Citing stagnant and declining fraud enforcement budgets, a new report from Deloitte University Press pushes government fraud fighters to adopt a "holistic approach" to fraud prevention that relies on data and predictive analytics to identify trends.
According to the report, this holistic approach is made up of five strategies:
- Data collection
- Learning systems that respond to emerging schemes
- An emphasis on prevention
- Targeted behavioral techniques that facilitate compliance
- Data sharing
The report notes that "data collection is critical to the prevention of fraud, waste and abuse," and can come from both internal and external sources, including other benefits programs or state agencies. Government agencies should view fraud prevention as "a chess match" and use data to create learning systems and statistical models that will quickly identify new threats.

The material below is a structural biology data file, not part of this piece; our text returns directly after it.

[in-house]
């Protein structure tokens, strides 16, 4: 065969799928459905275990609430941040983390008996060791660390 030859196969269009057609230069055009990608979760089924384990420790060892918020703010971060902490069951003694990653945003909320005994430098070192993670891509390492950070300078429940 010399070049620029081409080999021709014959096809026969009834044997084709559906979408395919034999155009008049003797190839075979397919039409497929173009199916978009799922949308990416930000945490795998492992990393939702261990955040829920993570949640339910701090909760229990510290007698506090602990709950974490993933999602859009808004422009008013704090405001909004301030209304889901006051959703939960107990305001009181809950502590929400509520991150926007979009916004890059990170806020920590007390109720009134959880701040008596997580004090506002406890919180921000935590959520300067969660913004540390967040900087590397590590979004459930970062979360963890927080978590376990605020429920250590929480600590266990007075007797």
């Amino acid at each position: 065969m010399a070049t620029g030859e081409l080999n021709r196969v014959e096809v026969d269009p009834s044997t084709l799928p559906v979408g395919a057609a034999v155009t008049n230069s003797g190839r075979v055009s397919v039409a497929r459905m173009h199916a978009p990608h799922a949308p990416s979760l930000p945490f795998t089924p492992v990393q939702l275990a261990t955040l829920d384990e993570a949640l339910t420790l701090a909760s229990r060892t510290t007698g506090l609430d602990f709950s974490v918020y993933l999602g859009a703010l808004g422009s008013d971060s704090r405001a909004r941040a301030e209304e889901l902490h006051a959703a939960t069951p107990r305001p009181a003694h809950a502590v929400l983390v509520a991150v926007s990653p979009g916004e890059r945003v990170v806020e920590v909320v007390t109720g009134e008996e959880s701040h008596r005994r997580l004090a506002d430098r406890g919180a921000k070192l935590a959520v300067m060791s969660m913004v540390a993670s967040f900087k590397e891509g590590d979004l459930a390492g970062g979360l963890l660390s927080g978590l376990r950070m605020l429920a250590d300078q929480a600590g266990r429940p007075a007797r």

Adopting a "prevention focused strategy" can have a three-fold impact on fraud by reducing the costs of a retrospective investigation and discouraging future schemes, in addition to stopping the initial overpayment. The report also points to programs like TennCare, Tennessee's Medicaid program, which uses "collective intelligence" to share audits and investigations with other insurers.
Predicative analytics helped federal and state agencies uncover the largest fraud bust in U.S. history, cementing it as a tool to identify sophisticated fraud schemes. However, some have argued that the Centers for Medicare & Medicaid Services is too concerned about provider backlash to use the full force of predictive analytics.
To learn more:
- read the Deloitte report
Predictive analytics helps fraud fighters detect sophisticated schemes [Special Report]
Feds, states turning to predictive analytics to prevent fraud
Why Big Data still isn't putting a dent in Medicare fraud